Joel Otterson: Chandelier Queer (small format)
For the past twenty-five years Otterson has combined the venerable with the banal, working his way through the “House”— creating mash-ups of architectural elements, furniture, appliances, utilitarian objects, interior decorations, entertainment centers, and even a toilet (while an artist in residence in the Arts/Industry Residency Program at Kohler Company, 1991-92)—utilizing everything that has been invented to make our world a better place. For him, making these objects is a way of reclaiming the industrialized object as his own. His sculpture is a bricolage of domestic handicraft with traditional sculptural materials, at times blurring the line between high and low culture, art and craft. Otterson employs a diverse array of materials such as copper pipe, concrete, and blown glass with techniques such as woodworking, pottery, and needlework. His work goes beyond traditional stereotypes as an amalgam of sculptural techniques often associated with the masculine, with craft traditions that often allude to “women’s work.” It has been aligned with feminist thinking, gender bending, “Queer Aesthetics,” and, ironically, an embrace of American traditions like family, Rock ‘n’ Roll, and baseball.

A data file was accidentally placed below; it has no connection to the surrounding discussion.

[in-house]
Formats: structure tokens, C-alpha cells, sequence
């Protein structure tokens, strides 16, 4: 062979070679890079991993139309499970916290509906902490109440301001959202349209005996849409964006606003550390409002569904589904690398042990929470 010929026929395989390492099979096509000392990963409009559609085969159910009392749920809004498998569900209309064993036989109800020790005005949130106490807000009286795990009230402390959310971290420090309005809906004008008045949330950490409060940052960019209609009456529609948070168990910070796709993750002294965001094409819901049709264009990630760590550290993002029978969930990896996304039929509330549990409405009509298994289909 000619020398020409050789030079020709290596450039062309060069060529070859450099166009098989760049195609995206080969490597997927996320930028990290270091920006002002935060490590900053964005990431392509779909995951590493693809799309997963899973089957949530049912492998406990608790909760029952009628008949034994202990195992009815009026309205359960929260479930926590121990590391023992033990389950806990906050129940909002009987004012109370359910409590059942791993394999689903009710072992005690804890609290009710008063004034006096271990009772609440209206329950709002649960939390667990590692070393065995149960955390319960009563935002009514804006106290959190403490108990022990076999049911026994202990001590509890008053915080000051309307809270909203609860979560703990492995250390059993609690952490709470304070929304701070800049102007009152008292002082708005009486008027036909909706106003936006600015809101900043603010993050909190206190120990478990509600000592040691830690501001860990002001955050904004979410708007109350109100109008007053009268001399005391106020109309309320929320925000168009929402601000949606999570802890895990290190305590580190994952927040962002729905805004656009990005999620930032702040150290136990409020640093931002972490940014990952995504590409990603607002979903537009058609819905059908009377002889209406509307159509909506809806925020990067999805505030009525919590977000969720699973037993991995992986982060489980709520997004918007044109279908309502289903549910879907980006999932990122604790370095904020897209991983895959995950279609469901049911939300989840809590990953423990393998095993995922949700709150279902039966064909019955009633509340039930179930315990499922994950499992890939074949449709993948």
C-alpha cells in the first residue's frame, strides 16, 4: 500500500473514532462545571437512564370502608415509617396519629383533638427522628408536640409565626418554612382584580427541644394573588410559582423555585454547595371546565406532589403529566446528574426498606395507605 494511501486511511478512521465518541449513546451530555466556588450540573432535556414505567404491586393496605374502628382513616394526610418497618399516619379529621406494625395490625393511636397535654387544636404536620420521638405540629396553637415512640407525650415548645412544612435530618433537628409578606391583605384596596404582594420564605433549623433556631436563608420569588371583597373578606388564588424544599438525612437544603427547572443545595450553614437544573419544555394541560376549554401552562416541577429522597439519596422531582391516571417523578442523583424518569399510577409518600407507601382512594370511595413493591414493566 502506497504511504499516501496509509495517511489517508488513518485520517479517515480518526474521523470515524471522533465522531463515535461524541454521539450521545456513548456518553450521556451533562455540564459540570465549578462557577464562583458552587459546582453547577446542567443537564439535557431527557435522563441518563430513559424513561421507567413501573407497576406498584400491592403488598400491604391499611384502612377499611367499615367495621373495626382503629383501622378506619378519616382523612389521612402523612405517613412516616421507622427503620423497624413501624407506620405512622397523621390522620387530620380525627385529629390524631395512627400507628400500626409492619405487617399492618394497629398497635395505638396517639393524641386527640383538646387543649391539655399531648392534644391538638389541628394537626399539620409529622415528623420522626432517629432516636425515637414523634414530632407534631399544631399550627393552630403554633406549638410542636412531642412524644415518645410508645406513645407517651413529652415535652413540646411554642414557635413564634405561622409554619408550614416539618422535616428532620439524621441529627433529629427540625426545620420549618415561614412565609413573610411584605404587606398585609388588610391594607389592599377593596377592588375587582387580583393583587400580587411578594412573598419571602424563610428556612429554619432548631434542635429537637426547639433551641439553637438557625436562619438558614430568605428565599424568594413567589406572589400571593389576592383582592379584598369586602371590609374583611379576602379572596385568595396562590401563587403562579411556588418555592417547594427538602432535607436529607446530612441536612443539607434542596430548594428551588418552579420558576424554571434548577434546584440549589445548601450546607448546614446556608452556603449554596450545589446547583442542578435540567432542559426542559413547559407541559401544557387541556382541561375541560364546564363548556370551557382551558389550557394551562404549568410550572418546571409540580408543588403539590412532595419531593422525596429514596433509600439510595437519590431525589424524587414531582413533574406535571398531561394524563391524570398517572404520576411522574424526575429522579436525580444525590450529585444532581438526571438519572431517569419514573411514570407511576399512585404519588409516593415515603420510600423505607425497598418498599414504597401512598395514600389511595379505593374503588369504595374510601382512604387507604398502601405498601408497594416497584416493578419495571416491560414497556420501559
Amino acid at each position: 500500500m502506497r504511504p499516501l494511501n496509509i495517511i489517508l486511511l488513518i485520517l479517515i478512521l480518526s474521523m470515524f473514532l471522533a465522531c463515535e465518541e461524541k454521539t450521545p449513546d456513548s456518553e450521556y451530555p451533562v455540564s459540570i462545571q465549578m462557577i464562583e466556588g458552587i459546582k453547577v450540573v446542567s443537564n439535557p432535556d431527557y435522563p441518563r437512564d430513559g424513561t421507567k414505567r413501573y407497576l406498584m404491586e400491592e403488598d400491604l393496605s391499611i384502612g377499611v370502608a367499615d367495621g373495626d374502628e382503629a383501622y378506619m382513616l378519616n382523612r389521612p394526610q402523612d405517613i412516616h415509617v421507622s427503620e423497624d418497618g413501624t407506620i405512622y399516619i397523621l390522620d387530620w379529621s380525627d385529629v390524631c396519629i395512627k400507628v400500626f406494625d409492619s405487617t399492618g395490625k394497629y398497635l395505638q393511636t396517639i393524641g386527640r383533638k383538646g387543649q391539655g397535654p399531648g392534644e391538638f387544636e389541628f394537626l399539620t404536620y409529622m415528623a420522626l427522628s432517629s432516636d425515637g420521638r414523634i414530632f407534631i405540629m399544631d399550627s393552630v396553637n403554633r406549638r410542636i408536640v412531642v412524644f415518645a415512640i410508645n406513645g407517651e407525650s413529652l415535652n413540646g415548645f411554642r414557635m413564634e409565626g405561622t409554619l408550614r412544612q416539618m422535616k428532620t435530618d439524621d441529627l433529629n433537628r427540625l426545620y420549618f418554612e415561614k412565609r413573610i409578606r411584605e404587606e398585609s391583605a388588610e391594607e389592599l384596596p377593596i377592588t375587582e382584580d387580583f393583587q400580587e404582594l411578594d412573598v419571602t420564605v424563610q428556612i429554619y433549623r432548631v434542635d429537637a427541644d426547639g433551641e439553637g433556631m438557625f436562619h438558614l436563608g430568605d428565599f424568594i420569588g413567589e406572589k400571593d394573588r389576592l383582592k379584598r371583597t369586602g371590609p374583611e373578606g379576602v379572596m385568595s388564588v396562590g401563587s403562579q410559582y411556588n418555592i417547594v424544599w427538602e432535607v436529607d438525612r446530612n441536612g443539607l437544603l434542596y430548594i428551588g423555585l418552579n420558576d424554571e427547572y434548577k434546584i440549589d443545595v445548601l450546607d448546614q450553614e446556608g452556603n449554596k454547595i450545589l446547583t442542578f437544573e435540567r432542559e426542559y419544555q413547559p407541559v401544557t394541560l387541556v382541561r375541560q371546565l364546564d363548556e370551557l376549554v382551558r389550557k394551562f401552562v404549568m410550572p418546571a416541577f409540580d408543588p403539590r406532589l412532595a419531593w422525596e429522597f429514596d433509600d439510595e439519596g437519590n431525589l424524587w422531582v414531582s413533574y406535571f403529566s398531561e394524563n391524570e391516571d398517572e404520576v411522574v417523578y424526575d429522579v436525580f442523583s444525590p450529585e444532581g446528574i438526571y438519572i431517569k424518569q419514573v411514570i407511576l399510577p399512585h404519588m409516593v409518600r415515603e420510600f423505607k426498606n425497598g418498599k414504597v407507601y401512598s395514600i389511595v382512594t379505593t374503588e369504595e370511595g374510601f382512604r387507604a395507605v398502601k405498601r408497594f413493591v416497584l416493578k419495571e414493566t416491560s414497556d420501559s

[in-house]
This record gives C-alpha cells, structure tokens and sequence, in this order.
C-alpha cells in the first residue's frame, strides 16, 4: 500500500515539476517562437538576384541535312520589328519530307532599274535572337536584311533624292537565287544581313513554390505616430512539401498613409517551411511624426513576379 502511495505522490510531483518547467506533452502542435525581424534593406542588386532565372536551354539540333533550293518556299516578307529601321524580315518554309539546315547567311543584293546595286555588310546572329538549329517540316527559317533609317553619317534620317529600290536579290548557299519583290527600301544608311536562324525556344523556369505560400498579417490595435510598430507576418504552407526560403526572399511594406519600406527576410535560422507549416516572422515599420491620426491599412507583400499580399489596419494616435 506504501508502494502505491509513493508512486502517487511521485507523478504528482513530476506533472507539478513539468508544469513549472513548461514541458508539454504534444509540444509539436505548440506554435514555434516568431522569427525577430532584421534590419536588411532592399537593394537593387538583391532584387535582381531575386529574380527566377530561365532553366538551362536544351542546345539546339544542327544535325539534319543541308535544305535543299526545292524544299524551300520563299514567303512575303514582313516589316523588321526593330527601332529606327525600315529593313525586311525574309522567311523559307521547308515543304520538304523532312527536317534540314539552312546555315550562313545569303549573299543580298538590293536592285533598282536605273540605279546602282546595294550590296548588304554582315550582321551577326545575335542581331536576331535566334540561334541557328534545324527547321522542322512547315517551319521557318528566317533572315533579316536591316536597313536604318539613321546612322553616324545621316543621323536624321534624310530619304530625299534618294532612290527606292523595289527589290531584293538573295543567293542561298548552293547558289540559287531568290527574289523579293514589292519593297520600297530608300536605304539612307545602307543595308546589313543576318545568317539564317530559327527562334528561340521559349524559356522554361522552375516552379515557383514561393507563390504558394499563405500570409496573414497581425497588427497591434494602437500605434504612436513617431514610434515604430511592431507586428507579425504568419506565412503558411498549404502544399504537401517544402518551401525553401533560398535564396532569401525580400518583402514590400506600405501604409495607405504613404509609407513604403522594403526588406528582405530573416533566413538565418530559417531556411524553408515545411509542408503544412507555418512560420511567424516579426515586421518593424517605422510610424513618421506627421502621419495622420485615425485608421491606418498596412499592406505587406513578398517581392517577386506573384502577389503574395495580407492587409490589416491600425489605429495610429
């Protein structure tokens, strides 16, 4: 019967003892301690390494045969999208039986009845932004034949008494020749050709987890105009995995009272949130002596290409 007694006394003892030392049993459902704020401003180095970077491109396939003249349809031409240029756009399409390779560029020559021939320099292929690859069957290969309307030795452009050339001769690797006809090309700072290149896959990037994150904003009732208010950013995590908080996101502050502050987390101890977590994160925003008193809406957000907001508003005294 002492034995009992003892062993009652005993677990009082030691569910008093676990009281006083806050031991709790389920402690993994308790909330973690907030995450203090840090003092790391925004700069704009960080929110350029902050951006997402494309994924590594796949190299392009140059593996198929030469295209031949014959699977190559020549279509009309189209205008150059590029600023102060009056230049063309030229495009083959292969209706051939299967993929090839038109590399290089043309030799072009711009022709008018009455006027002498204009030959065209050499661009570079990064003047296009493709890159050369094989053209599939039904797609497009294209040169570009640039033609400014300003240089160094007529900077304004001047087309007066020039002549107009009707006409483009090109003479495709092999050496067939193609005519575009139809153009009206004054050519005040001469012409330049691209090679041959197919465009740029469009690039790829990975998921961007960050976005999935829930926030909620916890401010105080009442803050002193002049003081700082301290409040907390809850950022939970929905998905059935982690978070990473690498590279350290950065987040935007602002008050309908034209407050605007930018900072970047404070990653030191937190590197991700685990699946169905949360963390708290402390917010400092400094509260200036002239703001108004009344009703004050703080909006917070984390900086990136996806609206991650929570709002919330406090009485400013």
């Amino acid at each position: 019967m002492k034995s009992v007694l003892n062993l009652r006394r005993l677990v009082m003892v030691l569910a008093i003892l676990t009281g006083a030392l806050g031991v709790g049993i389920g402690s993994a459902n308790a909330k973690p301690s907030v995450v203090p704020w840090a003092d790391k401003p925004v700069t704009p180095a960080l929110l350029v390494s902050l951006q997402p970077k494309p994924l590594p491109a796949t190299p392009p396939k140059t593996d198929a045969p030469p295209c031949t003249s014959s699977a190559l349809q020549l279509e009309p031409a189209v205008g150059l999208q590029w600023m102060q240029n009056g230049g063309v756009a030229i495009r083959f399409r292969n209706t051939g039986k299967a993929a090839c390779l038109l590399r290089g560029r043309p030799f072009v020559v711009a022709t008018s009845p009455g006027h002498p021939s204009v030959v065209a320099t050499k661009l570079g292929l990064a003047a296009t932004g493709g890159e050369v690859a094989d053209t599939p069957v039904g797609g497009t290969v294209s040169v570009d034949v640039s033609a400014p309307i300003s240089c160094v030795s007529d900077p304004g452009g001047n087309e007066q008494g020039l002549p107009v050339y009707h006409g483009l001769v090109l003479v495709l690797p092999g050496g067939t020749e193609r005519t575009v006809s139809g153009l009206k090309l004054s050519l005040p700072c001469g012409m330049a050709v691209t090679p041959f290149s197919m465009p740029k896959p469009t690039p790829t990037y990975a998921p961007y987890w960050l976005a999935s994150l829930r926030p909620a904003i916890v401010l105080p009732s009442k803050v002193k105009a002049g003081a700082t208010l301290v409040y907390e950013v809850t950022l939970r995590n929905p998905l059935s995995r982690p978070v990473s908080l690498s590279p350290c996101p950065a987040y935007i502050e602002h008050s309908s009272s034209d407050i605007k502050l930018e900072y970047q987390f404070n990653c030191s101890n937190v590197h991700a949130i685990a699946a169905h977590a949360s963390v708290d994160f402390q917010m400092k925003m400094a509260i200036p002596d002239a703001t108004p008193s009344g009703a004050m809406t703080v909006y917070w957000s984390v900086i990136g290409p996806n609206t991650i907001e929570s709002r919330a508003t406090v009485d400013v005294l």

Joel Otterson has shown his work internationally at venues such at The Museum of Modern Art (PROJECT series, 1987), the Venice Biennale (1993), and the Hammer Museum (Made in L.A, 2012).
The artist lives and works in Los Angeles.